She also distinguished herself among her male lesser-thans on CKNW. Advocating on behalf of Pink Shirt Day and anti-bullying, outspoken on issues affecting families, and proving she had the most important skill for a talk show host - a willingness to listen - Ms. Clark exhibited an honest openness to new ideas and solutions. Hopefully, she has the toughness to defend against the close-minded political bullies she will face in the leadership campaign.

She will be off-air until the Liberals choose if she or another candidate will replace Mr. Campbell as leader and Premier. During the campaign, Ms. Clarke's perspective will bring her refreshingly female perspective, ideas and solutions to a much larger audience than ever listened to her, sandwiched as she was in a clubhouse of male blowhards on CKNW.

It is a bonus for the BC public that her return to politics might divert attention from the caterwauling of Jenny Kwan and the Gang of 13 scratching within the BC NDP. I said it, so meow.

Tuesday, December 7, 2010

The 'Kwan-dary' of NDP unity in BC

Kwan with James - Happier times
or eye-on-the-camera?
Catherine de'Medici left no
permanent legacy
Interviewed by  Evan Solomon on CBC's Power and Politics today (watch: full interview), Jenny Kwan - speaking out of the left-side of her mouth about "values" being what unites the British Columbia NDP - brought to mind Catherine de' Medici. A dowager queen of the NDP, if you will.

Values, indeed. Ms. Kwan's values split the NDP and led to the abdication of the ethical, if not electable, Carole James.

The longest continuous serving New Democrat MLA in BC and decidedly on the left-wing of the party, Ms. Kwan told Solomon that she has no leadership aspirations. How could she? She has shown none of the values of leadership in this ugly mugging. But on which candidate will she place her de' Medici touch?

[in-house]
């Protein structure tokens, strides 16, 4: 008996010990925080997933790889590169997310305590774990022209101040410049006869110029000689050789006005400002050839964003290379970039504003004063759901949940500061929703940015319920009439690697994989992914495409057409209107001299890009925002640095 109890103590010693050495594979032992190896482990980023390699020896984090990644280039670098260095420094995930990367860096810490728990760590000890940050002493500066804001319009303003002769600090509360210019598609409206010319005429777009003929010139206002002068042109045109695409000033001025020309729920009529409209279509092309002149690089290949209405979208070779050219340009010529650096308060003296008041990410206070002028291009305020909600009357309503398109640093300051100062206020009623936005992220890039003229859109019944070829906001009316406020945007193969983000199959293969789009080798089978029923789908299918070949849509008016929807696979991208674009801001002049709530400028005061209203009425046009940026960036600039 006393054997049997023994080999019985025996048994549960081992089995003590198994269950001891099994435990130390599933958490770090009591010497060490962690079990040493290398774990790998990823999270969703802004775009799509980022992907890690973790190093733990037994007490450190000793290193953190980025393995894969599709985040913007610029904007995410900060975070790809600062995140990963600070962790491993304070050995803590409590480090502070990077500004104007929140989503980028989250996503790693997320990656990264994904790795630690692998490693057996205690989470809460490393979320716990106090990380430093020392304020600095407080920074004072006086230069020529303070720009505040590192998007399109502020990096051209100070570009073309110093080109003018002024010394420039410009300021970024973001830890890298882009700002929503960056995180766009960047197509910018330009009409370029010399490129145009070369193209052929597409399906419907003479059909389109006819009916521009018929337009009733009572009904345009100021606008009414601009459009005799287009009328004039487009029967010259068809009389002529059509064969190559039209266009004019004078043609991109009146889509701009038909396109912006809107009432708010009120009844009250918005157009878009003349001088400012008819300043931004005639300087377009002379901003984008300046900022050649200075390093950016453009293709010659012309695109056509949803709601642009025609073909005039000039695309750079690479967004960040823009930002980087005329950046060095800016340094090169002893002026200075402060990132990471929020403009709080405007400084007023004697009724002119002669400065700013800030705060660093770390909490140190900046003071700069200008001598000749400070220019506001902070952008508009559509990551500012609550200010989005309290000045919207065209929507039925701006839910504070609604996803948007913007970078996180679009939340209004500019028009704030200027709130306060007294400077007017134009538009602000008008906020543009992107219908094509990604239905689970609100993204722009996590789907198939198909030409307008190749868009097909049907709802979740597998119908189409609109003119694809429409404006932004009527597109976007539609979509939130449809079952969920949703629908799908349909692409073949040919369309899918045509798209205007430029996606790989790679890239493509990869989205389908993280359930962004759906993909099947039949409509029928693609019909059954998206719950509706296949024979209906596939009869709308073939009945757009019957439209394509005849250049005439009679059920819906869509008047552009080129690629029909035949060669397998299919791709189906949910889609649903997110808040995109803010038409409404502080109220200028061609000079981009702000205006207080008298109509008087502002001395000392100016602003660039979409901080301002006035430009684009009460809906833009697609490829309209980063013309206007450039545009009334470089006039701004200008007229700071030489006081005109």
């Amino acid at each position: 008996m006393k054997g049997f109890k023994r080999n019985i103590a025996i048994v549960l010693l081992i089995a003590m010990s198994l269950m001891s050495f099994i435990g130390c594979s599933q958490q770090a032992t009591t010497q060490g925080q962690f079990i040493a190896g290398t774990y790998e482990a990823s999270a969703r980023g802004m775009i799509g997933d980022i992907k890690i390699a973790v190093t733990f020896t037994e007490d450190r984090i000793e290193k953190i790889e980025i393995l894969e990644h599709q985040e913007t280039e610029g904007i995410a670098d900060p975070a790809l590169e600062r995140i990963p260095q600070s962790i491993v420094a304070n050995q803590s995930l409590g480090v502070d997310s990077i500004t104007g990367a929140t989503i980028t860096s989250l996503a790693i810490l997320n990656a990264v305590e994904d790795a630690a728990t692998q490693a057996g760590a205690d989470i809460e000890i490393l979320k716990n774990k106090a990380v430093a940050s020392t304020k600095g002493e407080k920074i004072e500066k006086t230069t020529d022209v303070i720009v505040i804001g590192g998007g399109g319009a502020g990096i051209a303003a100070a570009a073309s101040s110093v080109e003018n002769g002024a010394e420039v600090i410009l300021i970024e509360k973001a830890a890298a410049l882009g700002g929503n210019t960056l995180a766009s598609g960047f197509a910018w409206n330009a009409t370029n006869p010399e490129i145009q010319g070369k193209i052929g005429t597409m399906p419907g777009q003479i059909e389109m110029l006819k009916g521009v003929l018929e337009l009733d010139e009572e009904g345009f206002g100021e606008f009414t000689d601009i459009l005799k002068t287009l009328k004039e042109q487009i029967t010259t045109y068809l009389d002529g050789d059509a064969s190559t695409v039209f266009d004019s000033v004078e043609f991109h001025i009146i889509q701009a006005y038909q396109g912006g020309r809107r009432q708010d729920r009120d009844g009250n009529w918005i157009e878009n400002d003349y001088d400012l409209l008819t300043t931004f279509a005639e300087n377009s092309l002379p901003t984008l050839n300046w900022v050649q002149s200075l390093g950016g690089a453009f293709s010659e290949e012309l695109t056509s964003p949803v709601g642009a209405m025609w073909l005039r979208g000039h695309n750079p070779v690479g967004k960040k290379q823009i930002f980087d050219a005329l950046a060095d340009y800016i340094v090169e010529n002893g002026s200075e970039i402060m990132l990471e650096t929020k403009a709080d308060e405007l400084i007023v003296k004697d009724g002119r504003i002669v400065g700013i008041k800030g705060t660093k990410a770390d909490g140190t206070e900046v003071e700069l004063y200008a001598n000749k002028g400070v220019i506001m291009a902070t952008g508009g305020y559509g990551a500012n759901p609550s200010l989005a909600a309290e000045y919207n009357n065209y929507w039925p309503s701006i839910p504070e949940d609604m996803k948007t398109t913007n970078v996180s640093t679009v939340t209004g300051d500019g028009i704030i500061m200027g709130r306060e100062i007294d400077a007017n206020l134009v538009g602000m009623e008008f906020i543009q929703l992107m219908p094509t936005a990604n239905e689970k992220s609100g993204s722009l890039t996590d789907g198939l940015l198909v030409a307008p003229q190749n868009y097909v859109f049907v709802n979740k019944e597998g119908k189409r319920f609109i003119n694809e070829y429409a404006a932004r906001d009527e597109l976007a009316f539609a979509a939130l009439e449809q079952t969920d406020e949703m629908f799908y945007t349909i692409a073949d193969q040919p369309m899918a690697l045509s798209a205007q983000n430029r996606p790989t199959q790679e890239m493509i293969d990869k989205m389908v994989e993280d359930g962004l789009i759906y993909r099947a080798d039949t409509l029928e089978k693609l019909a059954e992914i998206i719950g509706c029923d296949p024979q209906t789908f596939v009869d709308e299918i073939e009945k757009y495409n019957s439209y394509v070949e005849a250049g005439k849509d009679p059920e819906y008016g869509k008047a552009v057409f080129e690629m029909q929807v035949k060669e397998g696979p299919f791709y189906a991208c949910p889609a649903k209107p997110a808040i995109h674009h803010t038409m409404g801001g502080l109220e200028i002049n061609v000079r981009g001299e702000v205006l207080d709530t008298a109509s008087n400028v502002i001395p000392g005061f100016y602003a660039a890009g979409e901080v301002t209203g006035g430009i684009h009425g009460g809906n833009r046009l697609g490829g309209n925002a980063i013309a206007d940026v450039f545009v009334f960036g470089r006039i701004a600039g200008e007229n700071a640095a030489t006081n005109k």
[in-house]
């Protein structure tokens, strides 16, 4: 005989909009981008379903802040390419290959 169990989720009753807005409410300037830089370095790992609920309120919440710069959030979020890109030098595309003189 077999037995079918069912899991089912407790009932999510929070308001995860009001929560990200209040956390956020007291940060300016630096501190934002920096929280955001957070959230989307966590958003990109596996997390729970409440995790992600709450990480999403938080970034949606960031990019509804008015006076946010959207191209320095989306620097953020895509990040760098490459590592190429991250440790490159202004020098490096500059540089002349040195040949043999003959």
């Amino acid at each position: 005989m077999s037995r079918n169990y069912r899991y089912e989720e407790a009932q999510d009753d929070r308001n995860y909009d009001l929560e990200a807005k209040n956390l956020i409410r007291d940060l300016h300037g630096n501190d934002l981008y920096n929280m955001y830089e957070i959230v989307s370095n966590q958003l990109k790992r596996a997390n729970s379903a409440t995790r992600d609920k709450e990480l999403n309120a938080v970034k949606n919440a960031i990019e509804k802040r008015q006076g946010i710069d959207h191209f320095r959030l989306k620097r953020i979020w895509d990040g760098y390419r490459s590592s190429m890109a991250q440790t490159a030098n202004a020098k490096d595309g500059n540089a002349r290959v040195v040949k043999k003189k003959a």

If the NDP emerges united it would be well advised to exclude Ms. Kwan from important political decisions and dispense with her advice and, so-called, values. She should be left with no permanent legacy.

Nuovi Democratici di British Columbia cosa nostra

British Columbia's New Democrats need a Joseph Valachi to reveal its inner workings after the hit on leader Carole James by the parties Gang of 13. 

For the good of the party, there will be nothing like the "Valachi Papers" coming from Ms. James, Joseph 'Joe Cargo' Valachi's testimony before US Senate committees in the early 60s named names, gave history and structure, revealed that American mafiosi referred to their organization by the term cosa nostra ("our thing" or "this thing of ours").

The public knows only some of the names after the two sides went to the mattresses in the NDP's all-out gang war. The Gang of 13 have been identified, led by longtime, made-NDPers Jenny Kwan, Harry Lali and Leonard Krog, and the likes of hypocritical Laura "The Bag Lady" Popham who accused James of commanding "same old, same old" party politics despite doing the same.      

Whose thing is the NDP in BC? Has the Gang of 13 taken over? Is labour pulling the strings? 

This much is clear after union leaders played middle-man in 11th hour dealings that left James with an offer she could not refuse (read: The Globe and Mail's Gary Mason, A timeline of the downfall of Carole James), the NDP are leaning left from the centre that James had been attempting to drag the party. Whose side was labour on in this turf-war? It is doubtful they wanted James to succeed in making the NDP more legitimate to business. 

Back in the day, back on the prairie where Canadian socialism was bred, we learned quickly that the party was run like the mafia. It still is run as "their thing," But back then loyalty was demanded, unlike this thing of theirs today.